“ Garachico / Tenerife / Canary Islands / Spain „
Castillo San Miguel
http://www.castillosanmiguel.com in English, Spanish, French and German.
Whilst on holiday in Tenerife this summer 2007, our tour representative did a reasonable job on her sales pitch by convincing me to book another of her excursions. Not only had I just booked a Catamaran cruise for an afternoon but I had now also paid my euros to spend an evening at the Castillo San Miguel (Medieval Evening).
If you are ever holidaying on the island of Tenerife, then please read on before you commit yourself to a very different evenings entertainment.
*** Object of the Evening***
Castillo San Miguel covers approximately 6,000 square metres and is constructed of Canarian stone, towering more than 16 metres high.
The Castillo San Miguel or fort as it is also known by the locals, is home to the Count Don Rodrigo and this daughter the Countess who are played by actors naturally.
The idea of the night is that both of them are here to enjoy an evening of fun and games (no frivolity) performed by their own colour coded knights. These tourists tournaments are held four times a week, Tuesday, Wednesday, Thursday and Saturday, all year round. During the summer season there is a further show on Fridays.
You can either book via your tour guide/rep or hotel reception. Alternatively without paying the middle man commission, you can also arrange your tickets over the internet and calling them direct. The cost is 45 euros for each adult and 22.50 euros for children. In comparison, I paid 60 euros for each adult and 35 euros for my children, but that did include the coach pick up and return to the hotel. Also in the price is your dinner and unlimited wine or soft drinks which I will talk about in detail further on.
Telephone number: Tenerife + 34 922 700276
*** Our Night of Pleasure****
The clean and well presented coach collected us from outside the hotel at 6. 00 pm. After other pick ups on route, we reached the destination at 7.30 pm. The show starts at 8 pm. It was rather weird approaching a castle close to a residential block of holiday apartments. I was expecting to be driven down some long and winding road in the back end of beyond, how wrong was I.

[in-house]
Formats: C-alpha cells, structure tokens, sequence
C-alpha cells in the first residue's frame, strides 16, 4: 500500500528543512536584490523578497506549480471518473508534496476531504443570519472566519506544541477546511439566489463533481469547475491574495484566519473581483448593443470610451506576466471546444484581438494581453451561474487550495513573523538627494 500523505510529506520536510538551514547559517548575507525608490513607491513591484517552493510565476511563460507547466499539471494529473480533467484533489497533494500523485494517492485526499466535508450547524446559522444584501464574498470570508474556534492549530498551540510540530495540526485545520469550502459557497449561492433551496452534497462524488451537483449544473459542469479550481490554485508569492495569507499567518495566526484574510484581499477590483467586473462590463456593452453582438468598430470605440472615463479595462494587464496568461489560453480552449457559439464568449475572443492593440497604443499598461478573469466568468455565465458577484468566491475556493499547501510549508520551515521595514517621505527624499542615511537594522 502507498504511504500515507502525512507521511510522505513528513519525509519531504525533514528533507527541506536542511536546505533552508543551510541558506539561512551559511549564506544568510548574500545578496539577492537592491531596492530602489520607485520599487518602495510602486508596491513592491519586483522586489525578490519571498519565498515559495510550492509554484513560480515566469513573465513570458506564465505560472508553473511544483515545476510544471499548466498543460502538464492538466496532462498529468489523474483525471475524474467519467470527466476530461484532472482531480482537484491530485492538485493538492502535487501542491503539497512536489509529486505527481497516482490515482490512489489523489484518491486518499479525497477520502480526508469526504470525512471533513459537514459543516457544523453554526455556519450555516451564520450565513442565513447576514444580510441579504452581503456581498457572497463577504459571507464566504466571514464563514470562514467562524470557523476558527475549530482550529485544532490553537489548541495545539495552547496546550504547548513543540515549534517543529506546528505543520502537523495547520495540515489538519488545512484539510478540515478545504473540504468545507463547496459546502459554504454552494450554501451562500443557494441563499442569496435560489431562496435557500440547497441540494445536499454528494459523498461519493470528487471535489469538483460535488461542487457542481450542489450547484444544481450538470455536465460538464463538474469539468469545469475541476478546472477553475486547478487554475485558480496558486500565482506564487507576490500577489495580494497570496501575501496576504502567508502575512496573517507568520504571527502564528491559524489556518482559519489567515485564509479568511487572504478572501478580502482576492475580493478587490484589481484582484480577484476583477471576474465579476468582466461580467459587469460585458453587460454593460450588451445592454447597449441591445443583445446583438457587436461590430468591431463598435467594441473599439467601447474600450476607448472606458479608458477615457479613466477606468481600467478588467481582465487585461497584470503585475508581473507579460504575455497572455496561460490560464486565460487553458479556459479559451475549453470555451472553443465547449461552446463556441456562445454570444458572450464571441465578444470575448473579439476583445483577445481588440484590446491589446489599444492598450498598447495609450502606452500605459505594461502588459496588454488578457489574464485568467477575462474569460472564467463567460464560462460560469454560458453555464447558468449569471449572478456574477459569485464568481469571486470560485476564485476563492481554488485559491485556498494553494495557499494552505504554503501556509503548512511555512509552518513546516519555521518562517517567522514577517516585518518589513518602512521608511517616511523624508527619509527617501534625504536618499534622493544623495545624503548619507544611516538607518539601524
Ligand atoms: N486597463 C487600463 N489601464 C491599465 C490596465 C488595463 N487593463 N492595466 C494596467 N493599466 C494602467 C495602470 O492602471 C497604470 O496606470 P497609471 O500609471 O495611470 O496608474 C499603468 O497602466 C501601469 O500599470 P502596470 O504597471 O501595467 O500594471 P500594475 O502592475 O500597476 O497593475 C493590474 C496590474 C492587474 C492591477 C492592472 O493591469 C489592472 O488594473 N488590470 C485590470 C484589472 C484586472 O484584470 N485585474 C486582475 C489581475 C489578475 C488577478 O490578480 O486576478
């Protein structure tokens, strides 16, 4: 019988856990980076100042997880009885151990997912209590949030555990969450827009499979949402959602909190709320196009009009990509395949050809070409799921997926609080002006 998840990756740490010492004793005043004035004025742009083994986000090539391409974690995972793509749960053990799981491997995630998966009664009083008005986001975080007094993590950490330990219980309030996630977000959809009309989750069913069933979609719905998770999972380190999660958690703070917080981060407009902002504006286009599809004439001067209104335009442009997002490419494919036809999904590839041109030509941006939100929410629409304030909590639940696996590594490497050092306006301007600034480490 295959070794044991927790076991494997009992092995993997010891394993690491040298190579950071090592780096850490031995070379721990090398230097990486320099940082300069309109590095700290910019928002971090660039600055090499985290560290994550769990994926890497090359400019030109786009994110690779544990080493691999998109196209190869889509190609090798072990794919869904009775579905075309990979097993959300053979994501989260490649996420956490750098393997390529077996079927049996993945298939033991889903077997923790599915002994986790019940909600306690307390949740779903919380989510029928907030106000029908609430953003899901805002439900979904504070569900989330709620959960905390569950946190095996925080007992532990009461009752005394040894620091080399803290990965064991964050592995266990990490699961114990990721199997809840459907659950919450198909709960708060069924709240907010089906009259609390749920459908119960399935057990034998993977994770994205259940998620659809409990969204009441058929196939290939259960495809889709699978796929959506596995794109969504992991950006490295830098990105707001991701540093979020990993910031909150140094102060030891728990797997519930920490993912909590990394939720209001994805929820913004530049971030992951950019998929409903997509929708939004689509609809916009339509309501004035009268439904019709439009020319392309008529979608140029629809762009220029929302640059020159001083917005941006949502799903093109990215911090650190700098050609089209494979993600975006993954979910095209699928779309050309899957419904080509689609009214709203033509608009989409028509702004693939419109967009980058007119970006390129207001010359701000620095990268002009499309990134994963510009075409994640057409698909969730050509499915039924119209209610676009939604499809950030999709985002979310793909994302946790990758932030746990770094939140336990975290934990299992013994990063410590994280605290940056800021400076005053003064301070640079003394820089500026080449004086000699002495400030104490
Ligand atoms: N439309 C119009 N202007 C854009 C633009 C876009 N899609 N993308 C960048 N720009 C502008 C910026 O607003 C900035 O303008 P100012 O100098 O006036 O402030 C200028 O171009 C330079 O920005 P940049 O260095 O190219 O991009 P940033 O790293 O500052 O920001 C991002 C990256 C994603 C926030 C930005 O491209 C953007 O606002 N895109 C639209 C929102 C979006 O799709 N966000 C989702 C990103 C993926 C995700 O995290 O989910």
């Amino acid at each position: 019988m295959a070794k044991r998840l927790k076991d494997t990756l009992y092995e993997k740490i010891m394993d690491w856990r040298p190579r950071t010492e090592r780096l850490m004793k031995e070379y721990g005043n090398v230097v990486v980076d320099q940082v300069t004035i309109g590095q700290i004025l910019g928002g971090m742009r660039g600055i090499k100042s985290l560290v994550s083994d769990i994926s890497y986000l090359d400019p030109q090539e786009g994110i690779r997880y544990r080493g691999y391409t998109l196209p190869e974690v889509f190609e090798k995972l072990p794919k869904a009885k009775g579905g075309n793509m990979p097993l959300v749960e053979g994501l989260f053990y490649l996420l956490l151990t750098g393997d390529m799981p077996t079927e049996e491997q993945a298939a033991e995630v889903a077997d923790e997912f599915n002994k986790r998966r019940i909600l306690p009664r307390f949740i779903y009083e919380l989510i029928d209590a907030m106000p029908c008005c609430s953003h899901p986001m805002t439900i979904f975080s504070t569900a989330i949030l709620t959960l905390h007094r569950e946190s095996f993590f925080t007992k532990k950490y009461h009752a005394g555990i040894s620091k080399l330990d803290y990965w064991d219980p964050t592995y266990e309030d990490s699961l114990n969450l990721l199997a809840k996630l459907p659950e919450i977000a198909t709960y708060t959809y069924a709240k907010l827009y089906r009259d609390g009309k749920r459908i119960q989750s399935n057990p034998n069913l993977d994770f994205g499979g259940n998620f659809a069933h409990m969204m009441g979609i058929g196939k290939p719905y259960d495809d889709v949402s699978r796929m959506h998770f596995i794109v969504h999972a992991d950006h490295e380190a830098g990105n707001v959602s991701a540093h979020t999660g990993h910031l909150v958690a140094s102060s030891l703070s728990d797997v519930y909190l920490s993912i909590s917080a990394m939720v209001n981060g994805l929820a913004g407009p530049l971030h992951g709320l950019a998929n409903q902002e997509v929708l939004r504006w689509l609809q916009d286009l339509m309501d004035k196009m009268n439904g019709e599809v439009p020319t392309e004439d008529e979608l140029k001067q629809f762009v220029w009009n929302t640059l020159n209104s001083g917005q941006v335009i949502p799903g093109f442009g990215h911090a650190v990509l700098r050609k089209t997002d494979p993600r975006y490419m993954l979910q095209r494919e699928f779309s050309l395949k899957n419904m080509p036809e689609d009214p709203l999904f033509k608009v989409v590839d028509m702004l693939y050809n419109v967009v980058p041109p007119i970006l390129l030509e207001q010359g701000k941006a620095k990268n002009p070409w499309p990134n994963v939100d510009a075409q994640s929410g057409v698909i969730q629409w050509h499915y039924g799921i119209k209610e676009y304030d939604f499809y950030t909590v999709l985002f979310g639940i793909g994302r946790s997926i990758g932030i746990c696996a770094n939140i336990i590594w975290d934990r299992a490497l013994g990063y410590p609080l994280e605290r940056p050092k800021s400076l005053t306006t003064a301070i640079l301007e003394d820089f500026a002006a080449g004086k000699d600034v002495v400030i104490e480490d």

Our friendly rep for the evening Damien, introduced himself and told us what to expect. He said he would be serving our drinks but would only keep returning to us if we shouted the loudest when cheering on the knight colour coded to our group. Air Tours had apparently won for the past six consecutive weeks and they wanted to keep the tradition going.
When we disembarked from the coach, there were masses of people waiting to get inside. I was relieved that our rep was there to guide us in as otherwise we would not have had the faintest idea where the entrance was. Standing by the pillars on the pavement were two beautiful horses and their knights, all dressed in full battle gear. You are allowed to take pictures but the crowds push and shove their way to get the best photo.
Our rep handed us all a blue tabard, similar to what I used to wear when playing netball at school, many years ago. One size fits all adults apparently but anyone on the cuddly side might find it difficult to pull on. Children have a smaller one. The tabards are colour matched to one of the knights in battle and its dependant on how loud you scream and shout at your knight to see how fierce he becomes in the arena.
You have to queue in single file to get inside and I must admit the entrance is pretty impressive. The dimly lighted hall is decorated with armour, chests and swords for a really authentic medieval look.